Forests around the world are being diced into smaller and smaller fragments. Now it turns out the animals living in these tiny patches are more vulnerable than anyone knew. A case study in Thailand suggests that the native mammals can go extinct in just 25 years.
That’s worrying, because small fragments like this are becoming the norm all around the world. The new study shows they need to be linked up to create larger reserves, says William Laurance from James Cook University in Cairns, Queensland, Australia.
Laurance’s study began when Thailand flooded a vast area of rainforest to build a hydroelectric dam in 1986. Poking above the waters of the new Chiew Larn reservoir were 100 islands of pristine tropical rainforest. Laurence identified 16 islands, varying in size from 0.3 to 56.3 hectares, and studied how quickly the small mammals there became extinct.
Five years after the flooding, the nine fragments under 10 hectares in size had already lost almost all their small mammals. On average they had just two species left, whereas the larger islands had seven to 12 species.
When researchers revisited the islands 20 years later, they found the larger ones had met the same fate. The only mammal left in any abundance was theMalayan field rat, an invasive species that doesn’t venture far into larger forests, but had evidently colonised the islands. The native species had declined so much that on many islands the team could only find a single individual.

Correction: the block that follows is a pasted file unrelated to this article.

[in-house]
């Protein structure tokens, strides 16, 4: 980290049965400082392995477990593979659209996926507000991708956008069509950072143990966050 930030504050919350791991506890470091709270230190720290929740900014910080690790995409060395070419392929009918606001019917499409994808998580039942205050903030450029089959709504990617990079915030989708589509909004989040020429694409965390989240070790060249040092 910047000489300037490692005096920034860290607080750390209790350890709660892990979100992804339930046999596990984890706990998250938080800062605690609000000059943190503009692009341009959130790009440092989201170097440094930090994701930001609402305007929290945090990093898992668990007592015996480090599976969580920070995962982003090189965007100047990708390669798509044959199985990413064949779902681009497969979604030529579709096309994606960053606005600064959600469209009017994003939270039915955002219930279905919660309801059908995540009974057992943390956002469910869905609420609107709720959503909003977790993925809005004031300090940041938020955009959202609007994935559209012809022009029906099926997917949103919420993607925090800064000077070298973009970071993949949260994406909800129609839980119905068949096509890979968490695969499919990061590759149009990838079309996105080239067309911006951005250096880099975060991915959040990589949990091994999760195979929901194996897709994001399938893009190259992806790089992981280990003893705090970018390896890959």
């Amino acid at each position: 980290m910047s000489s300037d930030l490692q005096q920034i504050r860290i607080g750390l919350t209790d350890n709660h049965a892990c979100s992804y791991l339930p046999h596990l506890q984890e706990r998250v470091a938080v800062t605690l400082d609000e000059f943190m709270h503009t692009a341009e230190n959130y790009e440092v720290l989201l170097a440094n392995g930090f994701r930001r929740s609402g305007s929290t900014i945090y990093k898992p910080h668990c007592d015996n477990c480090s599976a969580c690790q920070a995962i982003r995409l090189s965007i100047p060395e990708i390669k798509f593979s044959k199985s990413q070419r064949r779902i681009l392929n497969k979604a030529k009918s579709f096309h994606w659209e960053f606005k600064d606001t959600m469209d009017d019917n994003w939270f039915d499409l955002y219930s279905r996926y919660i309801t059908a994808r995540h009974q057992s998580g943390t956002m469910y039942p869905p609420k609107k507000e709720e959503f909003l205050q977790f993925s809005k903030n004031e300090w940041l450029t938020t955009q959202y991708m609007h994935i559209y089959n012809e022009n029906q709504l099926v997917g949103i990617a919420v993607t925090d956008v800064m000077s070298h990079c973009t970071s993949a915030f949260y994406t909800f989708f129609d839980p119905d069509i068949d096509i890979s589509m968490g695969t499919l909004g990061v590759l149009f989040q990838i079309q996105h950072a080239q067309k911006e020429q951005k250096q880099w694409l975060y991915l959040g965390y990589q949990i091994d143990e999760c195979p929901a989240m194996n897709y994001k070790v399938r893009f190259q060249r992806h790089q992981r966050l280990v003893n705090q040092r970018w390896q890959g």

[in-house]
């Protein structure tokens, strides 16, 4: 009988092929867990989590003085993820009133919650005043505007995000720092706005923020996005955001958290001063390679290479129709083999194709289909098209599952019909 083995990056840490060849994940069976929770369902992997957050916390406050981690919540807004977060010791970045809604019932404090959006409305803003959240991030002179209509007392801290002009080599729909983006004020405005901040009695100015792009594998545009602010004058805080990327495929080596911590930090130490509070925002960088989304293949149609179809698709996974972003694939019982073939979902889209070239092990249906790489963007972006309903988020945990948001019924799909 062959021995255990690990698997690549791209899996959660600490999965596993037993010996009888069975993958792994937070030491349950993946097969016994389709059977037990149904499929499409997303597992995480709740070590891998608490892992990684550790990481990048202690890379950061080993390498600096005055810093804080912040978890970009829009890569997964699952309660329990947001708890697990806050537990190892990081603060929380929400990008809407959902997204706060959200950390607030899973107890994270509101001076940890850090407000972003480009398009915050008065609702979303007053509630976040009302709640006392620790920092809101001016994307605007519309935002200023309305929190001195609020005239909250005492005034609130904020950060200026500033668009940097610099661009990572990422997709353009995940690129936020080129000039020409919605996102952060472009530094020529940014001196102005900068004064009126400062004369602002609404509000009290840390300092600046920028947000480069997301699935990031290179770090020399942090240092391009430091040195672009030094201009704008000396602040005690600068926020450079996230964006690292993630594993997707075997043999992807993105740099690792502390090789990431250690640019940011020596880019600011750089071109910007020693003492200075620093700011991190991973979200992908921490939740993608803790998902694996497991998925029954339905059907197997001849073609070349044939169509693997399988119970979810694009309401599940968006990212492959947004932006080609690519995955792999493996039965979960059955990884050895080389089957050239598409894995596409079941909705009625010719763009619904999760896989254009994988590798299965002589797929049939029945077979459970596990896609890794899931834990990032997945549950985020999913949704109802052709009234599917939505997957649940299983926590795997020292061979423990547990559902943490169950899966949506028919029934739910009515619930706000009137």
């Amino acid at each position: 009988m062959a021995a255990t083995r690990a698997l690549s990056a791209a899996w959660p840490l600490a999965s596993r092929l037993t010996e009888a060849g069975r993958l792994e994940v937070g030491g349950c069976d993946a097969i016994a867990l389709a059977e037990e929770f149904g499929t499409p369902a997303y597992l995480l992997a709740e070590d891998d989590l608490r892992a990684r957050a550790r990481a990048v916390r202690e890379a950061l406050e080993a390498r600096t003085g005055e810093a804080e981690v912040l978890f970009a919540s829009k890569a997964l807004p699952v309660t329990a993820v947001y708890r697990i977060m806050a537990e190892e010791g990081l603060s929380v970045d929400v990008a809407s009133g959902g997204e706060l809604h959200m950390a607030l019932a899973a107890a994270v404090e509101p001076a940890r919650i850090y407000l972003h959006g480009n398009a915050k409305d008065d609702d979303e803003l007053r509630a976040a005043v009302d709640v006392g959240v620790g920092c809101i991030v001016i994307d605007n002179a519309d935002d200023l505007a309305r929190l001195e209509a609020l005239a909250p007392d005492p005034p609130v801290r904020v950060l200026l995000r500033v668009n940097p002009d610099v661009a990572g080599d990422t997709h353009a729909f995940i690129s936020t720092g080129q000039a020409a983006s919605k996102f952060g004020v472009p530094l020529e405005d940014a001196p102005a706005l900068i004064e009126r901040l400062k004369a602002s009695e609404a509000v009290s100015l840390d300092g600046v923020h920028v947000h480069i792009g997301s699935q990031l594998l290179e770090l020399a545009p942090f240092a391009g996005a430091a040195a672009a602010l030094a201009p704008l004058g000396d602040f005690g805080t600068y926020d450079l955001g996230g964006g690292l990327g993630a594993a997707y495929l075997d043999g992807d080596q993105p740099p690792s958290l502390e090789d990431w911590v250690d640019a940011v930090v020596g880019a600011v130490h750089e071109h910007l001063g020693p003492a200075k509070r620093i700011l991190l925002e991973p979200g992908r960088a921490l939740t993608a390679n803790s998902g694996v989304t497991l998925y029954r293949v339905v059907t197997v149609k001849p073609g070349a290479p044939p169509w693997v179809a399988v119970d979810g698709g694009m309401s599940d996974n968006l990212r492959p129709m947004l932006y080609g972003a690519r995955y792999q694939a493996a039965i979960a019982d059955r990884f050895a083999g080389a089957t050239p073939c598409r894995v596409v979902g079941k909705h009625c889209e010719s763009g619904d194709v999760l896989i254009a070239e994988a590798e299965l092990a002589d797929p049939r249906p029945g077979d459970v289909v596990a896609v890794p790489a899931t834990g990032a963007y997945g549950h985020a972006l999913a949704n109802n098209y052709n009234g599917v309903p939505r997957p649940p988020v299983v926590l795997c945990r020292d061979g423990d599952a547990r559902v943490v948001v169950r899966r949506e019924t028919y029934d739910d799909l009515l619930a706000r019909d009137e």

“It’s a very striking and catastrophic decline of biodiversity,” says Laurance.
Laurance thinks several factors contributed to the extinctions. Because the islands were isolated, there was no way for animals from one island to move to a neighbouring island if the population there declined for any reason. The populations became inbred, with little genetic diversity. What’s more, the native animals faced competition from the rats.
The most worrying thing, Laurance says, is that habitat fragmentation seemed to allow the rats to invade. “It raises the scary prospect that, if invasions accompany fragmentation, we could see more severe effects than we realised.”
“This is the most catastrophic example of species loss that I’ve ever seen in any of these kinds of studies,” says Raphael Didham of the University of Western Australia in Perth. “I think it raises a lot of concern.”
Ecosystems around the world are being sliced to pieces as farming and other human activities carve into once-pristine habitats. “Small fragments are the future,” says Laurance. That means the rate of collapse seen in Thailand could be replicated elsewhere, if the fragments are isolated enough.
“There’s some parts of the world where forests are mostly dominated by fragments,” says Laurance. For instance, about 90 per cent of South America’s Atlantic forest has been destroyed, and what remains is mostly patches with an average area of 60 or 70 hectares. Laurance says similar situations exist in Madagascar and the Philippines.
Journal reference: Science, DOI: 10.1126/science.1240495